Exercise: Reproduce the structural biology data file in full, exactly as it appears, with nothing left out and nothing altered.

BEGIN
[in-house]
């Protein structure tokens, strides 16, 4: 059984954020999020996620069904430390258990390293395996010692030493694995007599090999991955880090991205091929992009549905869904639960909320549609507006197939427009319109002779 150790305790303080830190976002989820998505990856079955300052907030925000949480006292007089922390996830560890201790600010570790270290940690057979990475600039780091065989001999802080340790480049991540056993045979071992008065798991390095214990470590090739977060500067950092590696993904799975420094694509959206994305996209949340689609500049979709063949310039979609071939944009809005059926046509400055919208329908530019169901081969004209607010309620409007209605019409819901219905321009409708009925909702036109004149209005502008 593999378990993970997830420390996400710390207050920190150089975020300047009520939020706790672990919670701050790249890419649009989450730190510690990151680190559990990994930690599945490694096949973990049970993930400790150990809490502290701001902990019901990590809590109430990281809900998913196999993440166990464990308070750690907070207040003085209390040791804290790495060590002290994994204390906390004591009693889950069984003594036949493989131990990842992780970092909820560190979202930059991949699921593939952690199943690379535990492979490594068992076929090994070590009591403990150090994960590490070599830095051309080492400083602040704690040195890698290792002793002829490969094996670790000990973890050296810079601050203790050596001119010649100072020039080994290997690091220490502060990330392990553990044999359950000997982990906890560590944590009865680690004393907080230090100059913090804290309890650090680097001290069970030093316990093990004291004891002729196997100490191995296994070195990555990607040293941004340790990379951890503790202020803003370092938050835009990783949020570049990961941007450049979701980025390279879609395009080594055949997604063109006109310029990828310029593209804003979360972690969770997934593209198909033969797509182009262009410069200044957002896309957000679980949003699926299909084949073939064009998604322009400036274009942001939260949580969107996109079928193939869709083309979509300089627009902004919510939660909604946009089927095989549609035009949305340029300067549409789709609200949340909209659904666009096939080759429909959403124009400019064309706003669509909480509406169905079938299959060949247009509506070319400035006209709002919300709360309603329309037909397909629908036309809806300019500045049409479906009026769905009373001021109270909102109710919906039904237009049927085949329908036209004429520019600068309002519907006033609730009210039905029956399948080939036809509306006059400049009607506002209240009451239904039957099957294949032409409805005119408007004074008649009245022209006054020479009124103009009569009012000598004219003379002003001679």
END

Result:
[in-house]
């Protein structure tokens, strides 16, 4: 059984954020999020996620069904430390258990390293395996010692030493694995007599090999991955880090991205091929992009549905869904639960909320549609507006197939427009319109002779 150790305790303080830190976002989820998505990856079955300052907030925000949480006292007089922390996830560890201790600010570790270290940690057979990475600039780091065989001999802080340790480049991540056993045979071992008065798991390095214990470590090739977060500067950092590696993904799975420094694509959206994305996209949340689609500049979709063949310039979609071939944009809005059926046509400055919208329908530019169901081969004209607010309620409007209605019409819901219905321009409708009925909702036109004149209005502008 593999378990993970997830420390996400710390207050920190150089975020300047009520939020706790672990919670701050790249890419649009989450730190510690990151680190559990990994930690599945490694096949973990049970993930400790150990809490502290701001902990019901990590809590109430990281809900998913196999993440166990464990308070750690907070207040003085209390040791804290790495060590002290994994204390906390004591009693889950069984003594036949493989131990990842992780970092909820560190979202930059991949699921593939952690199943690379535990492979490594068992076929090994070590009591403990150090994960590490070599830095051309080492400083602040704690040195890698290792002793002829490969094996670790000990973890050296810079601050203790050596001119010649100072020039080994290997690091220490502060990330392990553990044999359950000997982990906890560590944590009865680690004393907080230090100059913090804290309890650090680097001290069970030093316990093990004291004891002729196997100490191995296994070195990555990607040293941004340790990379951890503790202020803003370092938050835009990783949020570049990961941007450049979701980025390279879609395009080594055949997604063109006109310029990828310029593209804003979360972690969770997934593209198909033969797509182009262009410069200044957002896309957000679980949003699926299909084949073939064009998604322009400036274009942001939260949580969107996109079928193939869709083309979509300089627009902004919510939660909604946009089927095989549609035009949305340029300067549409789709609200949340909209659904666009096939080759429909959403124009400019064309706003669509909480509406169905079938299959060949247009509506070319400035006209709002919300709360309603329309037909397909629908036309809806300019500045049409479906009026769905009373001021109270909102109710919906039904237009049927085949329908036209004429520019600068309002519907006033609730009210039905029956399948080939036809509306006059400049009607506002209240009451239904039957099957294949032409409805005119408007004074008649009245022209006054020479009124103009009569009012000598004219003379002003001679």